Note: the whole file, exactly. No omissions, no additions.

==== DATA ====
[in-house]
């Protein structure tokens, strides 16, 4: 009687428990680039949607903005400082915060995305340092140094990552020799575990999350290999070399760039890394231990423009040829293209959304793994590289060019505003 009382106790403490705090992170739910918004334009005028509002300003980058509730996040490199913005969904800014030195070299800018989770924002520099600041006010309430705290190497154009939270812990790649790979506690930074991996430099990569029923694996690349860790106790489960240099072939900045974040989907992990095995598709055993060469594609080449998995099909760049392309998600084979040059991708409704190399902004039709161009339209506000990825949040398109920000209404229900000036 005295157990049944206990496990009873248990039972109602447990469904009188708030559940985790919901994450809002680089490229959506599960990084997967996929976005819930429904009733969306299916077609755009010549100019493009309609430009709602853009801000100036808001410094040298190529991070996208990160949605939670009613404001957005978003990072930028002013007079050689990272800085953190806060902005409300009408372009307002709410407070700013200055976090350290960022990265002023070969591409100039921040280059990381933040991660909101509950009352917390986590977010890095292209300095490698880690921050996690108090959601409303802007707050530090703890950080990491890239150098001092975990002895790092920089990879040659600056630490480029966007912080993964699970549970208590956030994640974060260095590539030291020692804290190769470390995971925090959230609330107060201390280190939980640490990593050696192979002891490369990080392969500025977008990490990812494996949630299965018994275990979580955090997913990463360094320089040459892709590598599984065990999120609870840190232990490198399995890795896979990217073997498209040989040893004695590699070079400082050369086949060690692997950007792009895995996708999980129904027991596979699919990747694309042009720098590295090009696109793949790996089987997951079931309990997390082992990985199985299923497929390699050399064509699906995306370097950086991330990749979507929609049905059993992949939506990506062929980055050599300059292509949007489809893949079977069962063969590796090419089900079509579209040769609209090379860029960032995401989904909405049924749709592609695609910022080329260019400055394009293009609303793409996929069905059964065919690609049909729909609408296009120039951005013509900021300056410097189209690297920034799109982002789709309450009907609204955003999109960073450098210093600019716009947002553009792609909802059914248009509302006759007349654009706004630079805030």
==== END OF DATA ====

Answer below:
[in-house]
């Protein structure tokens, strides 16, 4: 009687428990680039949607903005400082915060995305340092140094990552020799575990999350290999070399760039890394231990423009040829293209959304793994590289060019505003 009382106790403490705090992170739910918004334009005028509002300003980058509730996040490199913005969904800014030195070299800018989770924002520099600041006010309430705290190497154009939270812990790649790979506690930074991996430099990569029923694996690349860790106790489960240099072939900045974040989907992990095995598709055993060469594609080449998995099909760049392309998600084979040059991708409704190399902004039709161009339209506000990825949040398109920000209404229900000036 005295157990049944206990496990009873248990039972109602447990469904009188708030559940985790919901994450809002680089490229959506599960990084997967996929976005819930429904009733969306299916077609755009010549100019493009309609430009709602853009801000100036808001410094040298190529991070996208990160949605939670009613404001957005978003990072930028002013007079050689990272800085953190806060902005409300009408372009307002709410407070700013200055976090350290960022990265002023070969591409100039921040280059990381933040991660909101509950009352917390986590977010890095292209300095490698880690921050996690108090959601409303802007707050530090703890950080990491890239150098001092975990002895790092920089990879040659600056630490480029966007912080993964699970549970208590956030994640974060260095590539030291020692804290190769470390995971925090959230609330107060201390280190939980640490990593050696192979002891490369990080392969500025977008990490990812494996949630299965018994275990979580955090997913990463360094320089040459892709590598599984065990999120609870840190232990490198399995890795896979990217073997498209040989040893004695590699070079400082050369086949060690692997950007792009895995996708999980129904027991596979699919990747694309042009720098590295090009696109793949790996089987997951079931309990997390082992990985199985299923497929390699050399064509699906995306370097950086991330990749979507929609049905059993992949939506990506062929980055050599300059292509949007489809893949079977069962063969590796090419089900079509579209040769609209090379860029960032995401989904909405049924749709592609695609910022080329260019400055394009293009609303793409996929069905059964065919690609049909729909609408296009120039951005013509900021300056410097189209690297920034799109982002789709309450009907609204955003999109960073450098210093600019716009947002553009792609909802059914248009509302006759007349654009706004630079805030």